This complete research-based paper explores a successful faculty development program aimed at increasing awareness and use of evidence-based pedagogical strategies among engineering faculty across multiple disciplines. Research demonstrates that student-centered, or active learning, strategies promote greater student learning and achievement. Despite this evidence, however, the majority of engineering faculty still employ teacher-centered strategies, or the traditional lecture method, in their classrooms. Therefore, there is a strong need for professional development to increase faculty awareness and use of student-centered teaching strategies. The setting for this professional development program, which is funded through NSF's Improving Undergraduate STEM Education (IUSE) program, is a large, public university in the southwest United States. This large-scale professional development program utilizes a train-the-trainer model where faculty across seven engineering disciplines participate in eight biweekly workshops and six biweekly community of practice (CoP) sessions to engage faculty over a one-year period. In this paper, we discuss the creation and scaling of the faculty development program. In particular, we describe the structure and management of the program, strategies and topics covered, assessment/evaluation, and key takeaways. This professional development program utilizes a train-the-trainer model, where two people from different engineering disciplines are recruited to become disciplinary leader pairs (DLPs). The DLPs go through the program (8 workshops in the fall semester and 6 workshops in the spring semester) under the direction of the project leaders/PIs. Then the following year, the DLPs become the “trainers,” where they lead the workshops and community of practice sessions for a group of faculty, ranging from 8 to 15 people from their own discipline. The program consists of 8 biweekly workshops, which covers Bloom's taxonomy, learning objectives, interactive classes, active and cooperative learning, muddiest points, tech tools, and fostering inclusive learning environments. The following semester, faculty participate in semi-structured CoP sessions to discuss challenges/successes of implementing active learning strategies and to share ideas. The professional development program was evaluated through multiple methods, including surveys from faculty, classroom observations, and student achievement data. Data collection and instruments are discussed in greater detail in this paper. Key highlights include a 13% in average use of active learning strategies by faculty after participating in the program. Additionally, we observed an average increase of 34% in reported increase in use of formative feedback pedagogical practices after the program. All of the faculty participants reported that the professional development program would be valuable to future instructional practice and career success. All participants also reported that they would recommend this professional development program to their colleagues. This paper describes the creation and scaling, structure and implementation, and assessment of a large-scale, successful professional development program. We conclude by discussing key takeaways and lessons learned from the professional development program.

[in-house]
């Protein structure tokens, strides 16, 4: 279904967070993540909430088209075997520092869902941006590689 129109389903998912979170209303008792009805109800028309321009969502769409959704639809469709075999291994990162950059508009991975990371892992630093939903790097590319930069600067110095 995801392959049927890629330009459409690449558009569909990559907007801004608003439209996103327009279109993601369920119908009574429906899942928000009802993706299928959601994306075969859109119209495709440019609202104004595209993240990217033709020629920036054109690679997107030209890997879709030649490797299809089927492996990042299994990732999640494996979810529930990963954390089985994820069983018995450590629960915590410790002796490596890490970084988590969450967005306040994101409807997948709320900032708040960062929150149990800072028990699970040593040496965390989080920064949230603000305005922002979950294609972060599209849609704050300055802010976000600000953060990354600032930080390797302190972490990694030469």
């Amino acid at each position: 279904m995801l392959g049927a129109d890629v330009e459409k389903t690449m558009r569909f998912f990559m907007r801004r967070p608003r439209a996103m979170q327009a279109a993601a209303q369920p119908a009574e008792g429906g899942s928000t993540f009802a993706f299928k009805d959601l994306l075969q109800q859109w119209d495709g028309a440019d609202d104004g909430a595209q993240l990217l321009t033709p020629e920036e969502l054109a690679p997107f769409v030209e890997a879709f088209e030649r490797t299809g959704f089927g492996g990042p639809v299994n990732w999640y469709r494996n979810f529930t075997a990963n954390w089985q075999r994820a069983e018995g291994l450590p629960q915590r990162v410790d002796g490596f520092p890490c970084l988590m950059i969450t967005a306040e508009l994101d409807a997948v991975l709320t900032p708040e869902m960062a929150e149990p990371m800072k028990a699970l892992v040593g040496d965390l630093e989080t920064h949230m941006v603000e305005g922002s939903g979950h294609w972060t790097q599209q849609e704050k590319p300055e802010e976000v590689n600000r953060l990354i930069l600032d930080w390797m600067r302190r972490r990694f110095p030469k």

|Original language||English (US)|
|Journal||ASEE Annual Conference and Exposition, Conference Proceedings|
|State||Published - Jun 15 2019|
|Event||126th ASEE Annual Conference and Exposition: Charged Up for the Next 125 Years, ASEE 2019 - Tampa, United States|
Duration: Jun 15 2019 → Jun 19 2019
ASJC Scopus subject areas